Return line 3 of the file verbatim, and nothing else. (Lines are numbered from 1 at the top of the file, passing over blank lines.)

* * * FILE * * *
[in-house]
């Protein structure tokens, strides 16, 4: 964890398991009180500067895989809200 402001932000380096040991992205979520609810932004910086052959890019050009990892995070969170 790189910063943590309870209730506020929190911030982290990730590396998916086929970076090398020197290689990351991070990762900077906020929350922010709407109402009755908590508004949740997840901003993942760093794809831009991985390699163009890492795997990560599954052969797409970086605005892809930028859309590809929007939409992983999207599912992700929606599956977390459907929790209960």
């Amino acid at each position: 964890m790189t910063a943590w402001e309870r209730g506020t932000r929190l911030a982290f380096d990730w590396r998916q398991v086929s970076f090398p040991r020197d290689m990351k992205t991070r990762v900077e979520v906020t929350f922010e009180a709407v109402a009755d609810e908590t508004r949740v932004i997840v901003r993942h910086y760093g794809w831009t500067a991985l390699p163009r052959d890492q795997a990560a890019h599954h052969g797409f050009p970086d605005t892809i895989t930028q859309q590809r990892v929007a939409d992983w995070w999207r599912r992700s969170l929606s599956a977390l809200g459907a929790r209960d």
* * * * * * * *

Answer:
């Amino acid at each position: 964890m790189t910063a943590w402001e309870r209730g506020t932000r929190l911030a982290f380096d990730w590396r998916q398991v086929s970076f090398p040991r020197d290689m990351k992205t991070r990762v900077e979520v906020t929350f922010e009180a709407v109402a009755d609810e908590t508004r949740v932004i997840v901003r993942h910086y760093g794809w831009t500067a991985l390699p163009r052959d890492q795997a990560a890019h599954h052969g797409f050009p970086d605005t892809i895989t930028q859309q590809r990892v929007a939409d992983w995070w999207r599912r992700s969170l929606s599956a977390l809200g459907a929790r209960d």